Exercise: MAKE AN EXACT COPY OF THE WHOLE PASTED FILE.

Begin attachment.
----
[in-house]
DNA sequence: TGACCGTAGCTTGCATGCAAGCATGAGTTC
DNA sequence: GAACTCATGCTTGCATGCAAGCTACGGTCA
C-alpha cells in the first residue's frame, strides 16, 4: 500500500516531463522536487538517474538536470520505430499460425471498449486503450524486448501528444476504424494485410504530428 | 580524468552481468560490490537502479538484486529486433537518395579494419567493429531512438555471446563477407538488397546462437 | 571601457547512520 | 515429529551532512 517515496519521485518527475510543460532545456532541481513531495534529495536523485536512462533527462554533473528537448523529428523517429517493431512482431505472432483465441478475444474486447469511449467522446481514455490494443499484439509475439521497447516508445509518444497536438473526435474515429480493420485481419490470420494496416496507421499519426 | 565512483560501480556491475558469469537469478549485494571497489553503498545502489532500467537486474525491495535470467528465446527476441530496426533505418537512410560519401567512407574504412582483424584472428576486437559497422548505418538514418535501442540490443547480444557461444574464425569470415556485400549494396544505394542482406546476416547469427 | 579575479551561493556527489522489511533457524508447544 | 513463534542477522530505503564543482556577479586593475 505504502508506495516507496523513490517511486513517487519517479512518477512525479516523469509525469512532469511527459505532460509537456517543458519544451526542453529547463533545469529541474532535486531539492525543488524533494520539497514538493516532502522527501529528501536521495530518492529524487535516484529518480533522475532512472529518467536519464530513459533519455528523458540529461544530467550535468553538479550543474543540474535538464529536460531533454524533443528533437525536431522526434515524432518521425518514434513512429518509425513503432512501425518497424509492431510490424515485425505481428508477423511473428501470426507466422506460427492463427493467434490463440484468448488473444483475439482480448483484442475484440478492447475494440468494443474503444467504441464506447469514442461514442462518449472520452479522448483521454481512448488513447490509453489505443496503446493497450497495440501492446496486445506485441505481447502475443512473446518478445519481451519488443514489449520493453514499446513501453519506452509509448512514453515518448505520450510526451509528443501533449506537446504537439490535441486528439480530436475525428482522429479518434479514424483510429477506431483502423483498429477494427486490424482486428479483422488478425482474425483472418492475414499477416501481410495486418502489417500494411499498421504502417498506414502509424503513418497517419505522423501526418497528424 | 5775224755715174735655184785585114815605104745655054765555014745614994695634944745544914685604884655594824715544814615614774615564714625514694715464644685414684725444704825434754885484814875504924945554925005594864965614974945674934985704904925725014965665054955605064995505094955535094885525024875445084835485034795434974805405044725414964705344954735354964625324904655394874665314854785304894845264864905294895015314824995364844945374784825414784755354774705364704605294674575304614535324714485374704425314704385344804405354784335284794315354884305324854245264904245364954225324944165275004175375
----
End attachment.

[in-house]
DNA sequence: TGACCGTAGCTTGCATGCAAGCATGAGTTC
DNA sequence: GAACTCATGCTTGCATGCAAGCTACGGTCA
C-alpha cells in the first residue's frame, strides 16, 4: 500500500516531463522536487538517474538536470520505430499460425471498449486503450524486448501528444476504424494485410504530428 | 580524468552481468560490490537502479538484486529486433537518395579494419567493429531512438555471446563477407538488397546462437 | 571601457547512520 | 515429529551532512 517515496519521485518527475510543460532545456532541481513531495534529495536523485536512462533527462554533473528537448523529428523517429517493431512482431505472432483465441478475444474486447469511449467522446481514455490494443499484439509475439521497447516508445509518444497536438473526435474515429480493420485481419490470420494496416496507421499519426 | 565512483560501480556491475558469469537469478549485494571497489553503498545502489532500467537486474525491495535470467528465446527476441530496426533505418537512410560519401567512407574504412582483424584472428576486437559497422548505418538514418535501442540490443547480444557461444574464425569470415556485400549494396544505394542482406546476416547469427 | 579575479551561493556527489522489511533457524508447544 | 513463534542477522530505503564543482556577479586593475 505504502508506495516507496523513490517511486513517487519517479512518477512525479516523469509525469512532469511527459505532460509537456517543458519544451526542453529547463533545469529541474532535486531539492525543488524533494520539497514538493516532502522527501529528501536521495530518492529524487535516484529518480533522475532512472529518467536519464530513459533519455528523458540529461544530467550535468553538479550543474543540474535538464529536460531533454524533443528533437525536431522526434515524432518521425518514434513512429518509425513503432512501425518497424509492431510490424515485425505481428508477423511473428501470426507466422506460427492463427493467434490463440484468448488473444483475439482480448483484442475484440478492447475494440468494443474503444467504441464506447469514442461514442462518449472520452479522448483521454481512448488513447490509453489505443496503446493497450497495440501492446496486445506485441505481447502475443512473446518478445519481451519488443514489449520493453514499446513501453519506452509509448512514453515518448505520450510526451509528443501533449506537446504537439490535441486528439480530436475525428482522429479518434479514424483510429477506431483502423483498429477494427486490424482486428479483422488478425482474425483472418492475414499477416501481410495486418502489417500494411499498421504502417498506414502509424503513418497517419505522423501526418497528424 | 5775224755715174735655184785585114815605104745655054765555014745614994695634944745544914685604884655594824715544814615614774615564714625514694715464644685414684725444704825434754885484814875504924945554925005594864965614974945674934985704904925725014965665054955605064995505094955535094885525024875445084835485034795434974805405044725414964705344954735354964625324904655394874665314854785304894845264864905294895015314824995364844945374784825414784755354774705364704605294674575304614535324714485374704425314704385344804405354784335284794315354884305324854245264904245364954225324944165275004175375